Dallas Food Desert Grocery Store Closes – NBC 5 Dallas-Fort Worth
Most people in North Texas take neighborhood food stories for granted. However, that’s not the case in a neighborhood in southeast Dallas that was a food wasteland with stores more than five miles away when Save U More opened in 2016.
This store near the corner of Simpson Stuart Road and Bonnie View Road closed on New Years Day.
People who shopped there on the last day found very little to buy.
“You can see all the way from the front of the store to the back of the store and up through the shelves,” said customer Pearl Smith.
In the months leading up to Friday’s closure, some neighbors said poor inventory levels had caused business to decline.
Councilor Tennell Atkins, who represents the area, struggled for years to find a developer ready to open a business in the food wasteland.
“We need to make sure that this community has fresh vegetables, fresh fruits and fresh meat,” he said.
There was good supply in 2019 when Rodney Wiggins, who ran the business at the time, said it was a challenging location.
“A lot of people are afraid to come to this area. This area needs to be addressed, ”said Wiggins.
In the past this corner has had crime problems.
But there are also hungry people in apartments and single-family houses in the neighborhood. Paul Quinn College is just down the street.
The city of Dallas awarded the developer a $ 2.9 million grant to renovate a rundown old mall and open the grocery store. In return, the developer was supposed to provide the neighborhood with a shop for 10 years.
“He’s been five years. He said yesterday that he was determined to be here for 10 years. He needs time to restructure himself and come up with a different concept for the reopening, ”said Atkins.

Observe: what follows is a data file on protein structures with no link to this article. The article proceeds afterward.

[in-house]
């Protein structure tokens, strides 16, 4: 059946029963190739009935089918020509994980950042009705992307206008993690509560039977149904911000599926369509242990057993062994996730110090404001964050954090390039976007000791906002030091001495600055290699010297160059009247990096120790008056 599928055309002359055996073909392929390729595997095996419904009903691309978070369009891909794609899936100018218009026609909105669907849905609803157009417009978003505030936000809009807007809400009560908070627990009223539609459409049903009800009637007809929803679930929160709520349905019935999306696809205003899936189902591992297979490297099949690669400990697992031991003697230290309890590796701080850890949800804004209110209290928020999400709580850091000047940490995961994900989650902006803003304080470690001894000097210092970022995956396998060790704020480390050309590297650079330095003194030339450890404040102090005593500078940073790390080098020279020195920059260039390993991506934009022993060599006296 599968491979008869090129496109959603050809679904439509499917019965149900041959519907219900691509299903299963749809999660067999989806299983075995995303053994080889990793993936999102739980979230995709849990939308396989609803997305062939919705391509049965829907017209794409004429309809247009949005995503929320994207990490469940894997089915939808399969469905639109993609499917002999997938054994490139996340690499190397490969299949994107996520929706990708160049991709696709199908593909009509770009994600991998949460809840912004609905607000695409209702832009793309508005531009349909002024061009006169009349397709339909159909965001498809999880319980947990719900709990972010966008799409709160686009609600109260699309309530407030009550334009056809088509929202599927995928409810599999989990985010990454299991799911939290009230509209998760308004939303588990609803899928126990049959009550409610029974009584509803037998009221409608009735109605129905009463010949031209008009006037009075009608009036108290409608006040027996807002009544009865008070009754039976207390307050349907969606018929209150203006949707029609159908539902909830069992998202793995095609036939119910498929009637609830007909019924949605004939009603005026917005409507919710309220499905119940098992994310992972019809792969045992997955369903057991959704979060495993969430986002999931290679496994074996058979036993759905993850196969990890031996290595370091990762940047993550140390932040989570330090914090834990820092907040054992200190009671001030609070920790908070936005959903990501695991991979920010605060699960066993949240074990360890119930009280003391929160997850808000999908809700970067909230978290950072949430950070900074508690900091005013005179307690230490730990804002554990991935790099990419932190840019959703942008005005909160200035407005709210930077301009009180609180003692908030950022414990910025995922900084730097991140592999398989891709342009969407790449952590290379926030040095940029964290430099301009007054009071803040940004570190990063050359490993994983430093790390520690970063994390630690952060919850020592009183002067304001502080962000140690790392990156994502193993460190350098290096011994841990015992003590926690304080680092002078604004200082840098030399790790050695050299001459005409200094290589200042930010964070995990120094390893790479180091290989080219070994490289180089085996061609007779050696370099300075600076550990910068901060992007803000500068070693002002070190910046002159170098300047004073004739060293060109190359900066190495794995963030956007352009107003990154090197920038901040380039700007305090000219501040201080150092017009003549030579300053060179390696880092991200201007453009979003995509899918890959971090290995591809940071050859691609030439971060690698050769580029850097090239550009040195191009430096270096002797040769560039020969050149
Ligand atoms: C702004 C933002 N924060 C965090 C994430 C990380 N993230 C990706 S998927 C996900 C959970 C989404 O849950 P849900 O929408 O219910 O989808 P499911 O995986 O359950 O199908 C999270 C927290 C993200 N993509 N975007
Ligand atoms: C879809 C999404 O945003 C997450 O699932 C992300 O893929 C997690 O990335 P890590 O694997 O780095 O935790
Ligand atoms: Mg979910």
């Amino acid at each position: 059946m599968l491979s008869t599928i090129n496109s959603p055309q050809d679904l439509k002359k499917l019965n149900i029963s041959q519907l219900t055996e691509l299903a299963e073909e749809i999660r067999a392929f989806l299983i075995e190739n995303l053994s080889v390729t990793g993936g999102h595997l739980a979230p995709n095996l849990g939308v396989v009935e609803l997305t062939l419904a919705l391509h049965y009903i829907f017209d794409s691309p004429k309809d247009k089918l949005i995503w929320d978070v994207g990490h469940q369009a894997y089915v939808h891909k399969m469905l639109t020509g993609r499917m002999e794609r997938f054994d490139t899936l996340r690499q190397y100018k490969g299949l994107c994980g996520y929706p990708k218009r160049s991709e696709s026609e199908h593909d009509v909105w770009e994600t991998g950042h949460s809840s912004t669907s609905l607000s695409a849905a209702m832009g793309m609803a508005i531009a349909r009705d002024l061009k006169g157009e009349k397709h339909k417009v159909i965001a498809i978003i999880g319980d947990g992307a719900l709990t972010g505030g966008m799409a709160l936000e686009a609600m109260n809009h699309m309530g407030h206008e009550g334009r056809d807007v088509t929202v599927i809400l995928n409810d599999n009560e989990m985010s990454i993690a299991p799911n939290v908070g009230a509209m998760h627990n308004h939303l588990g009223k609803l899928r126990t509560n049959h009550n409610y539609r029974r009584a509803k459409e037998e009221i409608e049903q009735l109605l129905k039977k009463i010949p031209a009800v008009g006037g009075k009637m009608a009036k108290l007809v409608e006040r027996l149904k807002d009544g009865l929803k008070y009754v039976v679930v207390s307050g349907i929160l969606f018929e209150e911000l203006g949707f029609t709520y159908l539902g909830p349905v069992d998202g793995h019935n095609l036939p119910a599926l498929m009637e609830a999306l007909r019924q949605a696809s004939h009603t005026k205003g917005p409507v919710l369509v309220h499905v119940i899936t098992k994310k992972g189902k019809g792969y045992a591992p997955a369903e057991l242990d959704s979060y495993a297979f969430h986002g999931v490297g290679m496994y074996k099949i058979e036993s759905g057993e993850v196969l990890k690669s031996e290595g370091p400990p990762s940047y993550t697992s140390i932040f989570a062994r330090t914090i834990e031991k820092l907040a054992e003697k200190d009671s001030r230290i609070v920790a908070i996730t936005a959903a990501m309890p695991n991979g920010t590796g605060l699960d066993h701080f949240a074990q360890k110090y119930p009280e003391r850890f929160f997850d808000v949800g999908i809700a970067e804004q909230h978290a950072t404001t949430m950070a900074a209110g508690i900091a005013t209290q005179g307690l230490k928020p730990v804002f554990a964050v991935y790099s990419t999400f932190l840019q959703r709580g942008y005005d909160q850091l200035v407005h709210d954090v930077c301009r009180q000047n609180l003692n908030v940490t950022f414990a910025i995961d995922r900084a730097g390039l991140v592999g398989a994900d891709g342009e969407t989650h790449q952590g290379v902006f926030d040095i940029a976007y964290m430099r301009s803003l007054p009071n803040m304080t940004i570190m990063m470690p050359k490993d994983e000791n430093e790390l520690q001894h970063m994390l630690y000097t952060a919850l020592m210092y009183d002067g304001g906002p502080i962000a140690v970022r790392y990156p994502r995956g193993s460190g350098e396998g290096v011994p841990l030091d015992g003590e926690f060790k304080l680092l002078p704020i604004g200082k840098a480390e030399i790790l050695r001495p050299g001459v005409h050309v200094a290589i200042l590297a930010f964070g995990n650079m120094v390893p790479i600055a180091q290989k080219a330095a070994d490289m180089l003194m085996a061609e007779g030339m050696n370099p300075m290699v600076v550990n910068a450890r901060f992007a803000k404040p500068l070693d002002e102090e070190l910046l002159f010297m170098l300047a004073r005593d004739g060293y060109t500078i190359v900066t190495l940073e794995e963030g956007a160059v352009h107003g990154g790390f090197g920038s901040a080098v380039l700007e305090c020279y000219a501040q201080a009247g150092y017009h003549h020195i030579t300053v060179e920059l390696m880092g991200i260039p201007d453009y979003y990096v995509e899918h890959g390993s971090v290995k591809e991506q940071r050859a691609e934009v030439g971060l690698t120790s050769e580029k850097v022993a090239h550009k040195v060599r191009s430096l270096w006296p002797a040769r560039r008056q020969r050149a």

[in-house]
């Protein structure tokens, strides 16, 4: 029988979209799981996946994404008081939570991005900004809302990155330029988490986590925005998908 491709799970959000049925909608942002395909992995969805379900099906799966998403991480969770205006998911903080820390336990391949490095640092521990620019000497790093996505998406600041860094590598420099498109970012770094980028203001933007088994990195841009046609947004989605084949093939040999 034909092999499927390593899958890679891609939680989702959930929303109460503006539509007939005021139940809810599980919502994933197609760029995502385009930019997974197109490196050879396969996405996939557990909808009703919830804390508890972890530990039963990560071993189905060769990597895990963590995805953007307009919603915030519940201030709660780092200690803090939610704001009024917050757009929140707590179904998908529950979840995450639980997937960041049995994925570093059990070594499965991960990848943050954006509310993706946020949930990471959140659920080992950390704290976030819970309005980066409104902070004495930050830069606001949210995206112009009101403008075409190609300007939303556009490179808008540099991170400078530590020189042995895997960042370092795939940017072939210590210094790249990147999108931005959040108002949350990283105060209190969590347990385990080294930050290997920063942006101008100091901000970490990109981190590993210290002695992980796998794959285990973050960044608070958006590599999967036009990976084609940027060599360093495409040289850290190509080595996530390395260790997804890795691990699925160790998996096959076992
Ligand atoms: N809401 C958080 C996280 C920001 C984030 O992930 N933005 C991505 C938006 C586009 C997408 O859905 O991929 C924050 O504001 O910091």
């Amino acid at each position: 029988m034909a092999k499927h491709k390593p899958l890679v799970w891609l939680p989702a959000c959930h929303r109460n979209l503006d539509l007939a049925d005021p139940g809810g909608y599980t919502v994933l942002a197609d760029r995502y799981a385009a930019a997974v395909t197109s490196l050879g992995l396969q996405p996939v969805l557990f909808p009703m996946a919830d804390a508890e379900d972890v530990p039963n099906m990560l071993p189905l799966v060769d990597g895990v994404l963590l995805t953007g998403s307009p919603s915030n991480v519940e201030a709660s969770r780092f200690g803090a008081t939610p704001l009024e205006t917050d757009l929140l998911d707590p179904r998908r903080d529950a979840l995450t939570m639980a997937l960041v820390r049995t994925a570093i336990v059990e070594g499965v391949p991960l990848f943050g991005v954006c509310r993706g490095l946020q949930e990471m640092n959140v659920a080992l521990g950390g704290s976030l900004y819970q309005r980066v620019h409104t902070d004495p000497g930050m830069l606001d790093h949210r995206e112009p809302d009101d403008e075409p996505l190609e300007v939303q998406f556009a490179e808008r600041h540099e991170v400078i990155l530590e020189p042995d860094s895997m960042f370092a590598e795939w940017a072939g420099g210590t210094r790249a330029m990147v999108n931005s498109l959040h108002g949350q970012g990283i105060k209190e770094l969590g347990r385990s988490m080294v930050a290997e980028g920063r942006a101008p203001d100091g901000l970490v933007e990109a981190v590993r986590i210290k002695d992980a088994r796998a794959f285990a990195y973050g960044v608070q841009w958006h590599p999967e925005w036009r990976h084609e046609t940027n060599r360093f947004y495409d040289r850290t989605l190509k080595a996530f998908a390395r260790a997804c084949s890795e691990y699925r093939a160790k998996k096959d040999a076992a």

In August, a group of critics held a demonstration in front of the store speaking out against further spending in the city.
“Where did all the money go and when did the city start to save grocery stores and failed businesses,” said critic Eric Williams that day.
On Friday, Atkins wouldn’t rule out additional city spending.
“I think all options are on the table,” said Atkins. “The city always invests in the community. I don’t think the city will stop investing in the community. “
Atkins said the neighborhood needs a grocery store and he will help reopen it.
“That would be great. That would be really great,” said customer Pearl Smith.
She left the shop for a long drive on Friday and said she didn’t enjoy finding anywhere to eat.
Some neighbors in the surrounding apartments say they will rely on convenience stores and a dollar store a walk from the corner. These stores supply milk and packaged items, but not fresh and full-service foods.